How Do You Know if You Have PTSD?
Most people will have heard of post-traumatic stress disorder, or PTSD as it is commonly called. It affects around seven to eight percent of the population of the USA, so it could be that you are suffering without even realizing, or you might have suspicions that you have PTSD, but you’re just not sure.
It’s important to get a diagnosis as soon as possible to allow you to start treatment quicker and your life can return to normal. Even if you are not ‘cured’ of your PTSD, learning how to handle the symptoms and live your life how you want is crucial for your happiness. So, how can you determine if you have PTSD?
When you have PTSD, your emotions will be different to normal, and these feelings could have lasted for many years – perhaps even to the point when you feel this is normal. If any of the following apply to you, you may have PTSD after a traumatic event, and you must seek medical advice.
1. Sleep Issues
You might have trouble getting to sleep, or it could be that you cannot stay asleep all night, even if you start off well. You might also experience intense nightmares – these could be in the form of flashbacks. A lack of sleep can cause you to become irritable and confused, and you certainly won’t be as productive as you could be.
2. Anger Issues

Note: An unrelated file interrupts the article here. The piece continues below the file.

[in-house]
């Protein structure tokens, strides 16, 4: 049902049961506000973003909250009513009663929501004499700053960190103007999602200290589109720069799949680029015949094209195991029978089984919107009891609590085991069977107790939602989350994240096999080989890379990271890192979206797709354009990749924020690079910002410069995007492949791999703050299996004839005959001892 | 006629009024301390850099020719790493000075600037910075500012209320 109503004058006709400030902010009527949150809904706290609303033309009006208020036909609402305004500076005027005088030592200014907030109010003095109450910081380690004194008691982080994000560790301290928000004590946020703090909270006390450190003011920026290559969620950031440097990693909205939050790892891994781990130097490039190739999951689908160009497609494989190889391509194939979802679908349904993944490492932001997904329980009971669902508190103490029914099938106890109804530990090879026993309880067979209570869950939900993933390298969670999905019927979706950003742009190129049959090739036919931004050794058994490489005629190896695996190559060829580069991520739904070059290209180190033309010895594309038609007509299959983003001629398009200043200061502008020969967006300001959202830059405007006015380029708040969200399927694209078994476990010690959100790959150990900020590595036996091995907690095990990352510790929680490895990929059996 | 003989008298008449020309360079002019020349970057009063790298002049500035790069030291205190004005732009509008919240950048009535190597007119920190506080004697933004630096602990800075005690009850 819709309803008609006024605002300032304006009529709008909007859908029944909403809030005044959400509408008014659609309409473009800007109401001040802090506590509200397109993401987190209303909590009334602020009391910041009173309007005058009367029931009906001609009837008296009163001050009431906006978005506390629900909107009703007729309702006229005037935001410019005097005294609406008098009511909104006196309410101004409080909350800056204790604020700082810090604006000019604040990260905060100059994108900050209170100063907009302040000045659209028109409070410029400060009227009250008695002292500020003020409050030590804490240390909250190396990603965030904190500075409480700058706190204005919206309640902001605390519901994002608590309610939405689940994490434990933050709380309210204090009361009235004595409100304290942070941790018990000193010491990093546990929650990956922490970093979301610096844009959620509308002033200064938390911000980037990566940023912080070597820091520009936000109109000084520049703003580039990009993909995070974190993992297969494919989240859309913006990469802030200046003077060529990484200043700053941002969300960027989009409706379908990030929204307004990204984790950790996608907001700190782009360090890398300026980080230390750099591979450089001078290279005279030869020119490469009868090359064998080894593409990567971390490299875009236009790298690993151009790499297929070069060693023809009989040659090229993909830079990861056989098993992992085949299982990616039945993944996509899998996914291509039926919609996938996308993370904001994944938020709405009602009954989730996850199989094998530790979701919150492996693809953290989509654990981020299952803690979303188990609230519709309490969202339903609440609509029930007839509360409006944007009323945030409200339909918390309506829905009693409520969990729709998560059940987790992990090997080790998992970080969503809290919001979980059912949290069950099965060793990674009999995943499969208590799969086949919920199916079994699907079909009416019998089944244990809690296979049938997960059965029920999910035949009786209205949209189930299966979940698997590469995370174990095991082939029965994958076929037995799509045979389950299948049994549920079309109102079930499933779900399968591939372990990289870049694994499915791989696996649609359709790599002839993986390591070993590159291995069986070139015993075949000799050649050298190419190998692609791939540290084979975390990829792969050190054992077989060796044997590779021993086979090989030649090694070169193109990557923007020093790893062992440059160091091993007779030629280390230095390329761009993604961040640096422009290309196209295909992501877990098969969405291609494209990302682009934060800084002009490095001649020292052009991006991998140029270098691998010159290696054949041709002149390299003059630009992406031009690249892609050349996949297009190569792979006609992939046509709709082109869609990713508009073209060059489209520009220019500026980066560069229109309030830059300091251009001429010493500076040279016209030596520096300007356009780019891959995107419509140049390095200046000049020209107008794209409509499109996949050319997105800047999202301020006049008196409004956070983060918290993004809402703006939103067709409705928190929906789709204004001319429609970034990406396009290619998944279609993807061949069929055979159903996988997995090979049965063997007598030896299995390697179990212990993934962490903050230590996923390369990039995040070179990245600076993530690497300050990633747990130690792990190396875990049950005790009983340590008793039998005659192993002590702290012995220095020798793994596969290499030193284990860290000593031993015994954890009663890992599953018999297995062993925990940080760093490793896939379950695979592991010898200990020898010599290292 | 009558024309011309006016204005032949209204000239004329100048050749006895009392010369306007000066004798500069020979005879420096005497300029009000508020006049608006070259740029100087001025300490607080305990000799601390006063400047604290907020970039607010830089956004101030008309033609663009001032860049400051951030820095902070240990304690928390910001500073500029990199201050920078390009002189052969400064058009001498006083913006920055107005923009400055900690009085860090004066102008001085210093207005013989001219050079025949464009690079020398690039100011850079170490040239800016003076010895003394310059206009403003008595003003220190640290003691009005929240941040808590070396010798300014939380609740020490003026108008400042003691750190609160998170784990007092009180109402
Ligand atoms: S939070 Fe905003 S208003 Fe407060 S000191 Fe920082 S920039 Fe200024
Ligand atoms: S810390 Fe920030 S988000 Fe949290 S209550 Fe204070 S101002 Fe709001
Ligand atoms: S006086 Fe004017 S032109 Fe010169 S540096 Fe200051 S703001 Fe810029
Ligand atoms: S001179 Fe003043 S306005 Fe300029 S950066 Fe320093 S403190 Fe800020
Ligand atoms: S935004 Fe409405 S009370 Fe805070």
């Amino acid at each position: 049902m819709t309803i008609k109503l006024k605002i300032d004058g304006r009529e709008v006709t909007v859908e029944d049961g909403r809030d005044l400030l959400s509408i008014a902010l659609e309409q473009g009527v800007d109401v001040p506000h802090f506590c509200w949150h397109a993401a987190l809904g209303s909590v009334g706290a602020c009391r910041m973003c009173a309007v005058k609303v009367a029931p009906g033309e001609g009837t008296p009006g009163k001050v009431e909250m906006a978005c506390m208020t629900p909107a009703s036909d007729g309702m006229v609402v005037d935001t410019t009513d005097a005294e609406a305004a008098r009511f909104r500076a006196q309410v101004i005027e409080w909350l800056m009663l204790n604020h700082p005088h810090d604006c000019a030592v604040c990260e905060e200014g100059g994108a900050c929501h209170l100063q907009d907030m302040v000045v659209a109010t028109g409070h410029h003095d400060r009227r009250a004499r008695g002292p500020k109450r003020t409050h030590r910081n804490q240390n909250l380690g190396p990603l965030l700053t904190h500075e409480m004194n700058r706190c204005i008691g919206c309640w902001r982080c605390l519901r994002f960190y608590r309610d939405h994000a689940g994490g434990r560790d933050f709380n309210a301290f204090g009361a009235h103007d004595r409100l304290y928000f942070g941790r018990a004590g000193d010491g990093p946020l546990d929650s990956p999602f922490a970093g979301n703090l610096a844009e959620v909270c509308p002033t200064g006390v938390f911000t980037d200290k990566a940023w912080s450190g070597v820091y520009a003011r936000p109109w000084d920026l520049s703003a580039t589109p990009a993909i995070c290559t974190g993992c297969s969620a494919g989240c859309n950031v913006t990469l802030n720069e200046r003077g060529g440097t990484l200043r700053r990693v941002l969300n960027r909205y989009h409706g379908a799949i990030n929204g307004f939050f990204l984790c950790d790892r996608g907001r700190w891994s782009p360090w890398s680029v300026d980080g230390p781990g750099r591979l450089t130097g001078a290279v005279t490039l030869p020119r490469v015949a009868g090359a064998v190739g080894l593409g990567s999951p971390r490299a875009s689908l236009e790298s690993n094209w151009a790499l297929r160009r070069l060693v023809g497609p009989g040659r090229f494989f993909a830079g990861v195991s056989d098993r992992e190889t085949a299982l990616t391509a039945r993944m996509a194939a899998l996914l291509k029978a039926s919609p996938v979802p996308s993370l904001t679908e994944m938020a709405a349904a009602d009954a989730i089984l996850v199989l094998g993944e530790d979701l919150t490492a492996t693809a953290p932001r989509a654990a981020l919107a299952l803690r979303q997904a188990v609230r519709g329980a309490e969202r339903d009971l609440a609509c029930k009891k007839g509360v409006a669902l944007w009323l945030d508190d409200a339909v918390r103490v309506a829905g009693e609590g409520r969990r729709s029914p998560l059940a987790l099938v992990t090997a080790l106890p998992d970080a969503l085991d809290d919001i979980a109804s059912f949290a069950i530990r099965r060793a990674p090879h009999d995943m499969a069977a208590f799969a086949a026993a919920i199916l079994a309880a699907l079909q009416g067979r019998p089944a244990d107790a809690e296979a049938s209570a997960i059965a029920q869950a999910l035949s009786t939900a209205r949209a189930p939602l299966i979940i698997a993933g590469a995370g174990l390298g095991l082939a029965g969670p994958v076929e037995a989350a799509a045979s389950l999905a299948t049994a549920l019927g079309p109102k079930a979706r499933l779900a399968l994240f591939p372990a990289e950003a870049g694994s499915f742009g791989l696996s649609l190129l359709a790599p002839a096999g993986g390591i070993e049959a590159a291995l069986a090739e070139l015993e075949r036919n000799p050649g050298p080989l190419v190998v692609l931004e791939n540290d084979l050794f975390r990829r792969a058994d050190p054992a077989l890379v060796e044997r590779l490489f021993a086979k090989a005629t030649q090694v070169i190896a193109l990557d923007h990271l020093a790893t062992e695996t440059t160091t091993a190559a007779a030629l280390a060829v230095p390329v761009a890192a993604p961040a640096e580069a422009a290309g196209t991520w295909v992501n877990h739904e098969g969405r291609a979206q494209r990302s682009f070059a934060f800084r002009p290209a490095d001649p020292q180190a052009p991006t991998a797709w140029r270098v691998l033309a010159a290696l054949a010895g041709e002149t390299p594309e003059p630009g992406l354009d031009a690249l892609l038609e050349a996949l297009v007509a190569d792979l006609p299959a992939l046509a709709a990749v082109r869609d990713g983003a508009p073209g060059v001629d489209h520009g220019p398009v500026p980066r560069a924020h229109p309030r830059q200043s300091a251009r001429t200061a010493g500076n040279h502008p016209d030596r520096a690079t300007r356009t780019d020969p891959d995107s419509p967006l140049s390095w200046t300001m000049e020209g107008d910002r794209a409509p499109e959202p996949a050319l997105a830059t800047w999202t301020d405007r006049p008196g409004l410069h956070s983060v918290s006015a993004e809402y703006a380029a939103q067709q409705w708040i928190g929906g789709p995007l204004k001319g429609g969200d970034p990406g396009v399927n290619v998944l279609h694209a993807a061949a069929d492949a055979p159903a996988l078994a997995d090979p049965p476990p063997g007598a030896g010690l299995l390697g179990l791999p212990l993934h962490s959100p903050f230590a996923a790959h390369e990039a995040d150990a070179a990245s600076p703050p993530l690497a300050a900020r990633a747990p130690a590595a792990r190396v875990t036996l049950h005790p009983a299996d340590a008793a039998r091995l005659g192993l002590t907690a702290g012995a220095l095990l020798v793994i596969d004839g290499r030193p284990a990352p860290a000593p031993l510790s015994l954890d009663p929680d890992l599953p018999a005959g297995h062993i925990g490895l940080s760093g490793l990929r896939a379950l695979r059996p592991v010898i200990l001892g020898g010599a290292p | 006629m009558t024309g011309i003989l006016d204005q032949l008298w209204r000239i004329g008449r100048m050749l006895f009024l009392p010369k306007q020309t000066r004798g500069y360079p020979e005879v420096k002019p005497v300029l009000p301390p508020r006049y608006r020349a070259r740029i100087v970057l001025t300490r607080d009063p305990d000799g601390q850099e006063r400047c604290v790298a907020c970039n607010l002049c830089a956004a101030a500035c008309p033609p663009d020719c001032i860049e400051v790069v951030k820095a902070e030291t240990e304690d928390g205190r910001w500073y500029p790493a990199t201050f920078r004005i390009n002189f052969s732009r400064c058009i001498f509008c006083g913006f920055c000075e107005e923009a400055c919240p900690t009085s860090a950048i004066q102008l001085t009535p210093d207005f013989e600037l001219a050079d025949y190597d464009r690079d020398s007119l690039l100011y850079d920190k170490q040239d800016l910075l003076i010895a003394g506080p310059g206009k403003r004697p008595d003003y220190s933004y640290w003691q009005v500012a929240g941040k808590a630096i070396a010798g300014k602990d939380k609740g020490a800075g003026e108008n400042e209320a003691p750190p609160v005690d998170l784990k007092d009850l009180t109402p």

Lack of sleep will make you feel irritable and even angry, but even if you are sleeping well, PTSD can still cause anger issues. You might feel completely out of control and notice that you snap at any time over the smallest of things. Your friends and family may not know how to deal with your anger either, which can make relationships difficult.
If you have PTSD, you can easily disconnect from everyone and everything you used to like and enjoy. This can be through choice – you might prefer to be alone because you are worried about your mood swings and think you might hurt someone. It can also be because you don’t enjoy being around people anymore in general. For example, you may notice that crowds make you uncomfortable.
Depression is an all too common symptom of PTSD, and it can manifest in several ways. You might lose interest in activities that you used to love, for example, and you could feel hopeless about the future.
Along with depression, anxiety is another major symptom of PTSD. Having anxiety means that you are always on your guard, and this can be exhausting, especially as your stress levels will be raised. This has a physical effect too, flooding the body with cortisol, the stress hormone. Too much cortisol can affect heart function, can raise blood pressure, and can cause weight gain, among other things.
If you suffer from any combination of these symptoms, as well as others that we haven’t mentioned, and you feel that PTSD might be the cause, you should seek advice from a medical professional. Never worry that you will be ‘wasting their time’ because you’re not sure there’s anything wrong. It’s far better to ask the question than to wait it out and become even more unwell.